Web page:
I know, personally, three ladies who have exchanged the woman's work for the man's. One was deserted by her husband, and left with two young children. She hired a capable woman to look after the house, and joined a ladies' orchestra as pianist at two pounds a week. She now earns four, and works twelve hours a day. The husband of the second fell ill. She set him to write letters and run errands, which was light work that he could do, and started a dressmaker's business. The third was left a widow without means. She sent her three children to boarding-school, and opened a tea-room. I don't know how they talked before, but I know that they do not talk now as though earning the income was a sort of round game.

[When they have tried it the other way round.]

On the Continent they have gone deliberately to work, one would imagine, to reverse matters. Abroad woman is always where man ought to be, and man where most ladies would prefer to meet with women. The ladies garde-robe is superintended by a superannuated sergeant of artillery. When I want to curl my moustache, say, I have to make application to a superb golden-haired creature, who stands by and watches me with an interested smile. I would be much happier waited on by the superannuated sergeant, and my wife tells me she could very well spare him. But it is the law of the land. I remember the first time I travelled with my daughter on the Continent. In the morning I was awakened by a piercing scream from her room. I struggled into my pyjamas, and rushed to her assistance. I could not see her. I could see nothing but a muscular-looking man in a blue blouse with a can of hot water in one hand and a pair of boots in the other.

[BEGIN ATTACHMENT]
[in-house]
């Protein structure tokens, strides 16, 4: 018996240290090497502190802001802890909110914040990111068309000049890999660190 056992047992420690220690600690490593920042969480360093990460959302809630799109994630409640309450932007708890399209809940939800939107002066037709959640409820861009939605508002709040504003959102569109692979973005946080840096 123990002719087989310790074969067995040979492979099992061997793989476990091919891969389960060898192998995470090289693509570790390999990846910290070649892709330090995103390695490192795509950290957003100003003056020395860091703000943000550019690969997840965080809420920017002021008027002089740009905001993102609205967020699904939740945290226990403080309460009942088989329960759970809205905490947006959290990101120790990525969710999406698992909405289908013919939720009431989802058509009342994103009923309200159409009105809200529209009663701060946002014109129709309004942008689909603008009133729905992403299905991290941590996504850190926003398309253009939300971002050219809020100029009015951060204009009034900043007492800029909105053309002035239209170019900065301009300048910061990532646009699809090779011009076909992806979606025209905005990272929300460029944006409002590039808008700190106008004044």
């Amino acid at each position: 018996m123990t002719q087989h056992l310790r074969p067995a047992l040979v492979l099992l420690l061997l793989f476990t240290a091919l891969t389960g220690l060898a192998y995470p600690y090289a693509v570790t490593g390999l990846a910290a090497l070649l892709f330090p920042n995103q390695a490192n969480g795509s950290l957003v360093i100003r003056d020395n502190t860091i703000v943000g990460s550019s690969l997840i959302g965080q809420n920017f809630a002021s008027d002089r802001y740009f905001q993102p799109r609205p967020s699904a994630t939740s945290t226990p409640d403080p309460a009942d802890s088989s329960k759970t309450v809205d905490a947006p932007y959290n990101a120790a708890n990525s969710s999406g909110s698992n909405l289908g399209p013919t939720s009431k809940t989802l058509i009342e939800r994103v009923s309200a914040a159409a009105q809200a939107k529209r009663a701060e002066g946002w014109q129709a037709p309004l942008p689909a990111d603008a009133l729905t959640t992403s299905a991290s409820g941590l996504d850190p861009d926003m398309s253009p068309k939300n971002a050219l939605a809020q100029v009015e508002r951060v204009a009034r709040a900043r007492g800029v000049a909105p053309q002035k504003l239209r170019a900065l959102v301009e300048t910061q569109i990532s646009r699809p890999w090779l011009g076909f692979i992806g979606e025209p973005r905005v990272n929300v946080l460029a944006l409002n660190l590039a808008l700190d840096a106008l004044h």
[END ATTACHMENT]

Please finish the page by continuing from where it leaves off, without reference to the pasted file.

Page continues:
He appeared to be equally bewildered with myself at the sight of the empty bed. From a cupboard in the corner came a wail of distress:

"Oh, do send that horrid man away. What's he doing in my room?"

I explained to her afterwards that the chambermaid abroad is always an active and willing young man. The foreign girl fills in her time bricklaying and grooming down the horses. It is a young and charming lady who serves you when you enter the tobacconist's. She doesn't understand tobacco, is unsympathetic; with Mr. Frederic Harrison, regards smoking as a degrading and unclean habit; cannot see, herself, any difference between shag and Mayblossom, seeing that they are both the same price; thinks you fussy. The corset shop is run by a most presentable young man in a Vandyck beard. The wife runs the restaurant; the man does the cooking, and yet the woman has not reached freedom from bother.

[A brutal suggestion]

It sounds brutal, but perhaps woman was not intended to live free from all bothers. Perhaps even the higher life--the skirt-dancing and the poker work--has its bothers. Perhaps woman was intended to take her share of the world's work--of the world's bothers.